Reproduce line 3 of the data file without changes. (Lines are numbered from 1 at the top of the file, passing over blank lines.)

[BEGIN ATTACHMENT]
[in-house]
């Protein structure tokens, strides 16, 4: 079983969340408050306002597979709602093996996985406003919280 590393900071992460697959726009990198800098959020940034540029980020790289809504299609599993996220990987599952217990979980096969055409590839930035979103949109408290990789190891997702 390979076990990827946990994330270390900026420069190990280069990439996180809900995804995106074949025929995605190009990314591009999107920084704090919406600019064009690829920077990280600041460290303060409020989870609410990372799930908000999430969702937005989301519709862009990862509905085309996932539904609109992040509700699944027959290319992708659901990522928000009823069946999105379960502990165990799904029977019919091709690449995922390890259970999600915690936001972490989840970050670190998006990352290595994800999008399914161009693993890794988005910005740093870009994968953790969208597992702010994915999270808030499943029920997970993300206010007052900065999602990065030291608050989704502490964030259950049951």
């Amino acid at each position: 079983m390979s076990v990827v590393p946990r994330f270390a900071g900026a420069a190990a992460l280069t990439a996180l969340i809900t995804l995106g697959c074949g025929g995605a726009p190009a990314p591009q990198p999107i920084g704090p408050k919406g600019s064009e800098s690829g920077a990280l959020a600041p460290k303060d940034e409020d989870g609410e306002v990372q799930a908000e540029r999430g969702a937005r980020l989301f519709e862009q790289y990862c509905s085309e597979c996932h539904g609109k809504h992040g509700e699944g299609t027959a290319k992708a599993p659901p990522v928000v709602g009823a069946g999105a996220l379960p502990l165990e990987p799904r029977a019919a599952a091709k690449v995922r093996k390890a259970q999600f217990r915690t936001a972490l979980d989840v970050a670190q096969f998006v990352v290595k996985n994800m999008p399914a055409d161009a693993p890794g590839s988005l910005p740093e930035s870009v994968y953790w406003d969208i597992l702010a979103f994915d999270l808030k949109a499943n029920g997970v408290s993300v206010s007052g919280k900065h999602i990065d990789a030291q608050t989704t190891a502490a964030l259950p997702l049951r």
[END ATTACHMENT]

């Amino acid at each position: 079983m390979s076990v990827v590393p946990r994330f270390a900071g900026a420069a190990a992460l280069t990439a996180l969340i809900t995804l995106g697959c074949g025929g995605a726009p190009a990314p591009q990198p999107i920084g704090p408050k919406g600019s064009e800098s690829g920077a990280l959020a600041p460290k303060d940034e409020d989870g609410e306002v990372q799930a908000e540029r999430g969702a937005r980020l989301f519709e862009q790289y990862c509905s085309e597979c996932h539904g609109k809504h992040g509700e699944g299609t027959a290319k992708a599993p659901p990522v928000v709602g009823a069946g999105a996220l379960p502990l165990e990987p799904r029977a019919a599952a091709k690449v995922r093996k390890a259970q999600f217990r915690t936001a972490l979980d989840v970050a670190q096969f998006v990352v290595k996985n994800m999008p399914a055409d161009a693993p890794g590839s988005l910005p740093e930035s870009v994968y953790w406003d969208i597992l702010a979103f994915d999270l808030k949109a499943n029920g997970v408290s993300v206010s007052g919280k900065h999602i990065d990789a030291q608050t989704t190891a502490a964030l259950p997702l049951r």